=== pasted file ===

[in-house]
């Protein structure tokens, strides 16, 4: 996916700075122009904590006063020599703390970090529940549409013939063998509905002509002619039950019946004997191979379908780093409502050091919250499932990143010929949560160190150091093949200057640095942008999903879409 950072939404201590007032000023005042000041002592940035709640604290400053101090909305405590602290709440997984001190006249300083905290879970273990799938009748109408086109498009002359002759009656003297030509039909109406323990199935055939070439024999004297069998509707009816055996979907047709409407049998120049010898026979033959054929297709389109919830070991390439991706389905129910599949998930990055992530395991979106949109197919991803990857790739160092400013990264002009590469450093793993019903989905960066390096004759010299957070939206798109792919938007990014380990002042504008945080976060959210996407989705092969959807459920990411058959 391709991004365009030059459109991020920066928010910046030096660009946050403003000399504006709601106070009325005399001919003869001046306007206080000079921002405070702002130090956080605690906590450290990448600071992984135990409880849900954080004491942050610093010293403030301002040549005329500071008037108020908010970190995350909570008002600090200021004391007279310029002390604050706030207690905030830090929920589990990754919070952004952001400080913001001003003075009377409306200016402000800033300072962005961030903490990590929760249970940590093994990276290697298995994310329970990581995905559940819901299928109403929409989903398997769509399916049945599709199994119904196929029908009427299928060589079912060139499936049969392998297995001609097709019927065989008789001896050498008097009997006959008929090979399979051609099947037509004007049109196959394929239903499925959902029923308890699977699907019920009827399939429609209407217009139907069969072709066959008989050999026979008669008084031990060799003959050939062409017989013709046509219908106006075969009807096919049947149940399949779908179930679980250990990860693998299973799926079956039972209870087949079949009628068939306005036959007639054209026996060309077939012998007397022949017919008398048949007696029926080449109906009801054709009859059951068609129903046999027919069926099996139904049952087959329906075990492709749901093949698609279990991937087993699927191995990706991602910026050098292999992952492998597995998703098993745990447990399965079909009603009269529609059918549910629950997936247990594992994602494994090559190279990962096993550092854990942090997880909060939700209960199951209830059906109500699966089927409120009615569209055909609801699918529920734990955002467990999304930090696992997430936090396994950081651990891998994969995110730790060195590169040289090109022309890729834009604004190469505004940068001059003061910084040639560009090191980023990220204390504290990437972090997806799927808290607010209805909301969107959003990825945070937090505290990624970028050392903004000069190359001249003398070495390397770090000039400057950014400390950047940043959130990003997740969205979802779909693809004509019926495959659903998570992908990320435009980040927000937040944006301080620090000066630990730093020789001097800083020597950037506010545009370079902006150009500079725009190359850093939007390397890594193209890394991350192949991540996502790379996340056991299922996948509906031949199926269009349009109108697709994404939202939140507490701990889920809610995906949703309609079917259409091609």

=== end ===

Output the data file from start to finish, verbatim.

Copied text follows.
[in-house]
């Protein structure tokens, strides 16, 4: 996916700075122009904590006063020599703390970090529940549409013939063998509905002509002619039950019946004997191979379908780093409502050091919250499932990143010929949560160190150091093949200057640095942008999903879409 950072939404201590007032000023005042000041002592940035709640604290400053101090909305405590602290709440997984001190006249300083905290879970273990799938009748109408086109498009002359002759009656003297030509039909109406323990199935055939070439024999004297069998509707009816055996979907047709409407049998120049010898026979033959054929297709389109919830070991390439991706389905129910599949998930990055992530395991979106949109197919991803990857790739160092400013990264002009590469450093793993019903989905960066390096004759010299957070939206798109792919938007990014380990002042504008945080976060959210996407989705092969959807459920990411058959 391709991004365009030059459109991020920066928010910046030096660009946050403003000399504006709601106070009325005399001919003869001046306007206080000079921002405070702002130090956080605690906590450290990448600071992984135990409880849900954080004491942050610093010293403030301002040549005329500071008037108020908010970190995350909570008002600090200021004391007279310029002390604050706030207690905030830090929920589990990754919070952004952001400080913001001003003075009377409306200016402000800033300072962005961030903490990590929760249970940590093994990276290697298995994310329970990581995905559940819901299928109403929409989903398997769509399916049945599709199994119904196929029908009427299928060589079912060139499936049969392998297995001609097709019927065989008789001896050498008097009997006959008929090979399979051609099947037509004007049109196959394929239903499925959902029923308890699977699907019920009827399939429609209407217009139907069969072709066959008989050999026979008669008084031990060799003959050939062409017989013709046509219908106006075969009807096919049947149940399949779908179930679980250990990860693998299973799926079956039972209870087949079949009628068939306005036959007639054209026996060309077939012998007397022949017919008398048949007696029926080449109906009801054709009859059951068609129903046999027919069926099996139904049952087959329906075990492709749901093949698609279990991937087993699927191995990706991602910026050098292999992952492998597995998703098993745990447990399965079909009603009269529609059918549910629950997936247990594992994602494994090559190279990962096993550092854990942090997880909060939700209960199951209830059906109500699966089927409120009615569209055909609801699918529920734990955002467990999304930090696992997430936090396994950081651990891998994969995110730790060195590169040289090109022309890729834009604004190469505004940068001059003061910084040639560009090191980023990220204390504290990437972090997806799927808290607010209805909301969107959003990825945070937090505290990624970028050392903004000069190359001249003398070495390397770090000039400057950014400390950047940043959130990003997740969205979802779909693809004509019926495959659903998570992908990320435009980040927000937040944006301080620090000066630990730093020789001097800083020597950037506010545009370079902006150009500079725009190359850093939007390397890594193209890394991350192949991540996502790379996340056991299922996948509906031949199926269009349009109108697709994404939202939140507490701990889920809610995906949703309609079917259409091609």